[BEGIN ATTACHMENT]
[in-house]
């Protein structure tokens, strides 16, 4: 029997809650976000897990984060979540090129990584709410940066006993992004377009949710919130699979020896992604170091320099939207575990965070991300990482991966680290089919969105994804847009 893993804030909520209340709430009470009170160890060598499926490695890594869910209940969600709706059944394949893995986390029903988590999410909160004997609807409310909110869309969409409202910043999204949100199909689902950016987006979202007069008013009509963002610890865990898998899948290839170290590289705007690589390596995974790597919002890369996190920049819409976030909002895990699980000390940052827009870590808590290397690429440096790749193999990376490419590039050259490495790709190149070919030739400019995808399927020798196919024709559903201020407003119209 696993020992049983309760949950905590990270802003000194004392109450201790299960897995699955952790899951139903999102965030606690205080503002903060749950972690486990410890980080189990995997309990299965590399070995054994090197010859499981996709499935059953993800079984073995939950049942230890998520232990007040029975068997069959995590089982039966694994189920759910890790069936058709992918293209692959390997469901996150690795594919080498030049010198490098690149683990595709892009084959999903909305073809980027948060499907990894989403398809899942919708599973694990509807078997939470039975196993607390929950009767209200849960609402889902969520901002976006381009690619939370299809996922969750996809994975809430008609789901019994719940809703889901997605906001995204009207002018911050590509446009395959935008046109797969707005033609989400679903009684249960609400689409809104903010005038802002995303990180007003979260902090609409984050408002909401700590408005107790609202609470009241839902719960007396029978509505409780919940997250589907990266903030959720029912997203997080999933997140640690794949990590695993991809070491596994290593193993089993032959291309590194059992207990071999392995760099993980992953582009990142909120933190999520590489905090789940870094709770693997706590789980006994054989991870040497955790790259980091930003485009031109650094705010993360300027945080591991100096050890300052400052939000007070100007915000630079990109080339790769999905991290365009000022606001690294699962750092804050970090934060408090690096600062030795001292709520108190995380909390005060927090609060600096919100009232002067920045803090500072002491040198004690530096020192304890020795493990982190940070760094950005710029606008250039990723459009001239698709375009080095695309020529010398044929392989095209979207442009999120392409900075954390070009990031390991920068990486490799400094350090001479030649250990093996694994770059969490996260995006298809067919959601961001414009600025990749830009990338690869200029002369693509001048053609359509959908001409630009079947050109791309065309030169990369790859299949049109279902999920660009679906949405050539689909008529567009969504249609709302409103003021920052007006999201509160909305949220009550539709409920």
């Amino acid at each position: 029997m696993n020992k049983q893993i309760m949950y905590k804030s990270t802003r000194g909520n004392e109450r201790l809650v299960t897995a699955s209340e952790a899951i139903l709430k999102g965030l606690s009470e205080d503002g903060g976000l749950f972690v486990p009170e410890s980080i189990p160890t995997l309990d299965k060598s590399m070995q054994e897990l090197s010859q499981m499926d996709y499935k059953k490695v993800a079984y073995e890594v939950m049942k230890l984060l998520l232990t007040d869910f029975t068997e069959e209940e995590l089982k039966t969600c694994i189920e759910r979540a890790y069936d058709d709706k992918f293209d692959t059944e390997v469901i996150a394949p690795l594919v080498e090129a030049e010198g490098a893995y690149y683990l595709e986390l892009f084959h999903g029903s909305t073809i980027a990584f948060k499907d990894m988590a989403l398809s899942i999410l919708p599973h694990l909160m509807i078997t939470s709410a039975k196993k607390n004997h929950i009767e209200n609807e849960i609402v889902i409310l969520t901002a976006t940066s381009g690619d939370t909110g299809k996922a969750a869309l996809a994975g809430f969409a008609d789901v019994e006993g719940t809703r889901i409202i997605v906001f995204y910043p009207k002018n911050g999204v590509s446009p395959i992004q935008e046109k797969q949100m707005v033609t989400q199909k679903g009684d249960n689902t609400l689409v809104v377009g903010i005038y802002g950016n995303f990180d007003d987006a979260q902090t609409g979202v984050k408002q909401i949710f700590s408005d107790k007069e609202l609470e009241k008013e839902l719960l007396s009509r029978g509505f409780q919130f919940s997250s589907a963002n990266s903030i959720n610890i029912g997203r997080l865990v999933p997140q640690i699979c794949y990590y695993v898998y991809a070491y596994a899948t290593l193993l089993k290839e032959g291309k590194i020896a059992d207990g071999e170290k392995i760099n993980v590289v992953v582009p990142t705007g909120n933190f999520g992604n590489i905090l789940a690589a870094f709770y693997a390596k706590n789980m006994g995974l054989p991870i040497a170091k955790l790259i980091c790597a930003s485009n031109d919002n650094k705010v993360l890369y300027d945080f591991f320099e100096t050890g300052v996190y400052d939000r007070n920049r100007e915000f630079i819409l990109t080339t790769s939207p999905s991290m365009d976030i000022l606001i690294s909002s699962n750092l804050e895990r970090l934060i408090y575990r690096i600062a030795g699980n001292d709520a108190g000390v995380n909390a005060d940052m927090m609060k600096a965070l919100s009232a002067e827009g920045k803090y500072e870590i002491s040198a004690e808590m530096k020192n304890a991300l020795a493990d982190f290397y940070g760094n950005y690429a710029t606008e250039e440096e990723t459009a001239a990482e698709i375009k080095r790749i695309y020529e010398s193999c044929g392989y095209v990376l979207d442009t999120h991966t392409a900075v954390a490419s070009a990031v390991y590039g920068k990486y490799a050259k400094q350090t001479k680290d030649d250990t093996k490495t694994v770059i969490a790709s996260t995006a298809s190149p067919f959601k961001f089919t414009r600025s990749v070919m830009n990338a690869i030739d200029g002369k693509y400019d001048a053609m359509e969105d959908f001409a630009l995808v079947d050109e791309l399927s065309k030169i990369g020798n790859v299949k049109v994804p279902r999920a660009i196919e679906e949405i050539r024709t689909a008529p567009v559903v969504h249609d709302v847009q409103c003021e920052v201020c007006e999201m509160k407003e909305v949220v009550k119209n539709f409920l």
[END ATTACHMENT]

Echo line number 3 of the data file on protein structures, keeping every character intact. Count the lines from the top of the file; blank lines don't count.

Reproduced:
């Amino acid at each position: 029997m696993n020992k049983q893993i309760m949950y905590k804030s990270t802003r000194g909520n004392e109450r201790l809650v299960t897995a699955s209340e952790a899951i139903l709430k999102g965030l606690s009470e205080d503002g903060g976000l749950f972690v486990p009170e410890s980080i189990p160890t995997l309990d299965k060598s590399m070995q054994e897990l090197s010859q499981m499926d996709y499935k059953k490695v993800a079984y073995e890594v939950m049942k230890l984060l998520l232990t007040d869910f029975t068997e069959e209940e995590l089982k039966t969600c694994i189920e759910r979540a890790y069936d058709d709706k992918f293209d692959t059944e390997v469901i996150a394949p690795l594919v080498e090129a030049e010198g490098a893995y690149y683990l595709e986390l892009f084959h999903g029903s909305t073809i980027a990584f948060k499907d990894m988590a989403l398809s899942i999410l919708p599973h694990l909160m509807i078997t939470s709410a039975k196993k607390n004997h929950i009767e209200n609807e849960i609402v889902i409310l969520t901002a976006t940066s381009g690619d939370t909110g299809k996922a969750a869309l996809a994975g809430f969409a008609d789901v019994e006993g719940t809703r889901i409202i997605v906001f995204y910043p009207k002018n911050g999204v590509s446009p395959i992004q935008e046109k797969q949100m707005v033609t989400q199909k679903g009684d249960n689902t609400l689409v809104v377009g903010i005038y802002g950016n995303f990180d007003d987006a979260q902090t609409g979202v984050k408002q909401i949710f700590s408005d107790k007069e609202l609470e009241k008013e839902l719960l007396s009509r029978g509505f409780q919130f919940s997250s589907a963002n990266s903030i959720n610890i029912g997203r997080l865990v999933p997140q640690i699979c794949y990590y695993v898998y991809a070491y596994a899948t290593l193993l089993k290839e032959g291309k590194i020896a059992d207990g071999e170290k392995i760099n993980v590289v992953v582009p990142t705007g909120n933190f999520g992604n590489i905090l789940a690589a870094f709770y693997a390596k706590n789980m006994g995974l054989p991870i040497a170091k955790l790259i980091c790597a930003s485009n031109d919002n650094k705010v993360l890369y300027d945080f591991f320099e100096t050890g300052v996190y400052d939000r007070n920049r100007e915000f630079i819409l990109t080339t790769s939207p999905s991290m365009d976030i000022l606001i690294s909002s699962n750092l804050e895990r970090l934060i408090y575990r690096i600062a030795g699980n001292d709520a108190g000390v995380n909390a005060d940052m927090m609060k600096a965070l919100s009232a002067e827009g920045k803090y500072e870590i002491s040198a004690e808590m530096k020192n304890a991300l020795a493990d982190f290397y940070g760094n950005y690429a710029t606008e250039e440096e990723t459009a001239a990482e698709i375009k080095r790749i695309y020529e010398s193999c044929g392989y095209v990376l979207d442009t999120h991966t392409a900075v954390a490419s070009a990031v390991y590039g920068k990486y490799a050259k400094q350090t001479k680290d030649d250990t093996k490495t694994v770059i969490a790709s996260t995006a298809s190149p067919f959601k961001f089919t414009r600025s990749v070919m830009n990338a690869i030739d200029g002369k693509y400019d001048a053609m359509e969105d959908f001409a630009l995808v079947d050109e791309l399927s065309k030169i990369g020798n790859v299949k049109v994804p279902r999920a660009i196919e679906e949405i050539r024709t689909a008529p567009v559903v969504h249609d709302v847009q409103c003021e920052v201020c007006e999201m509160k407003e909305v949220v009550k119209n539709f409920l």